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Friday, 1 December 1911

Senator WALKER (New South Wales) . - I move -

That the following new sub-clause be added : - (3.) In order to, in time, partially recoup the Commonwealth for the capital expenditure involved in the construction of the railway, it shall be a further condition, precedent to the work being entered upon, that the States of South Australia and Western Australia respectively shall reserve from sale and vest in the Commonwealth all the Crown lands in alternate sections of ten miles square on both sides of the line as ultimately adopted (exclusive of the reservations required under the previous subsection) along its whole length throughout the territories of the respective States. Provided that land shall not be so granted within fifteen miles of the terminal points of the line.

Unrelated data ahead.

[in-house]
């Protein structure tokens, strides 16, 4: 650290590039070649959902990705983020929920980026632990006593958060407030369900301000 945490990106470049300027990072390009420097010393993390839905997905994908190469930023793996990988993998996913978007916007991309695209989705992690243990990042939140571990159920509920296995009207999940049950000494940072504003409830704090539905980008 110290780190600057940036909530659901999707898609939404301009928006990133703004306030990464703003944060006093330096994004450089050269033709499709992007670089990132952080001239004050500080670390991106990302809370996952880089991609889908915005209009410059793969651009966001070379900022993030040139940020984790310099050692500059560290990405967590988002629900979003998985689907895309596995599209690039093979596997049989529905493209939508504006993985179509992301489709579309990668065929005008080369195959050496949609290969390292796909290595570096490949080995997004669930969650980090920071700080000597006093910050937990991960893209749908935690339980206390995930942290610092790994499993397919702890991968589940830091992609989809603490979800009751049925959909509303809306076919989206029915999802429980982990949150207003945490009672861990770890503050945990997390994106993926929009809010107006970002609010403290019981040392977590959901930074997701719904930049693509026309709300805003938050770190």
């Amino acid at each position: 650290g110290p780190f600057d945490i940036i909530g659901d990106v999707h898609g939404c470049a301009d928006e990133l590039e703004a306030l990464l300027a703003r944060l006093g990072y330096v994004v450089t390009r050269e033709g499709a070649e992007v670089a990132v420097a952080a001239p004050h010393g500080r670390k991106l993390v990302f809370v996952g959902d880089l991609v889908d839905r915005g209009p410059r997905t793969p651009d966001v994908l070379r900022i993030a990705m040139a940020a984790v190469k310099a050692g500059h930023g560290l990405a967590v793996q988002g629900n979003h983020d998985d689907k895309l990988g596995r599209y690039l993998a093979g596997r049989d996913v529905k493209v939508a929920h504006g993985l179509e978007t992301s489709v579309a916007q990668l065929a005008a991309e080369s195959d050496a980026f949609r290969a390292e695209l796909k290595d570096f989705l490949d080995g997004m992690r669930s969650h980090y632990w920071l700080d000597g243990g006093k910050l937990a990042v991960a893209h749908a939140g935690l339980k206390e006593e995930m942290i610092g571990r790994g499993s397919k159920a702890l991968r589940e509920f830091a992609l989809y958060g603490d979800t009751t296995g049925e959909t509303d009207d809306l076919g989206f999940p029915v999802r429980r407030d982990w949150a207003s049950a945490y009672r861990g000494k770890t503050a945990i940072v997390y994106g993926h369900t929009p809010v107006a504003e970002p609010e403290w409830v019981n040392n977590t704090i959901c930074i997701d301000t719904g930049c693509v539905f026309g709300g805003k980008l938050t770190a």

In re-submitting this amendment I have only a few words to say. Right through, I have looked upon this Bill as being above party. It is not a party measure at all. I have always been an advocate of this project, and equally have I always been an advocate that, if possible, the railway should be built on the land-grant principle. I think that my honorable friends opposite will credit me with sincerity in that respect. Last night, the Minister of Defence gave a glowing account of the future prospects of the land to be traversed by the railway.- It seems to me that in the circumstances, I was quite justified in hoping that some of the land would be available for part payment of the cost of construction, as we have received an offer to build the line, and take land in part payment. There was no intention to keep the land for an indefinite time. Senator Lynch has made some remarks with regard to the principle of my amendment being applicable to the Jervis Bay railway. That point has been taken up by Senator Millen and others, and I think that Senator Lynch will see that the cases are not parallel. Senator Millen, of course, had his own views, and said that he was not going to vote with me. That is a proof that we on this side have a certain amount of independence. We are not working necessarily as one party in this matter. Senator Stewart and I have frequently been in a minority of two or three. Sometimes persons wonder how it is that we are found voting together. I have a distinct recollection that in the first session of this Parliament, Senator Stewart and I were once in a minority of two, and that when Senator O'Connor asked what new party it was, we replied that it was the party of fair play. I was very much obliged to Senator Gould for laying emphasis on the advantages of the land grant railways in Canada and the United States of America. With all due deference to honorable senators, it is not an unwise proposal that part of the cost of this railway should come out of the land to be benefited by its construction. I do not intend to delay the Committee, because I wish to assist the Government to get the Bill put through. I hope that, whatever the result of the division may be, there will be no delay in the railway becoming an accomplished fact. I give Senator Givens credit for being actuated by high motives in the position which he is taking up ; although I must admit that I had hopes that when I got his friend Senator Stewart on my side, I might get himself too.

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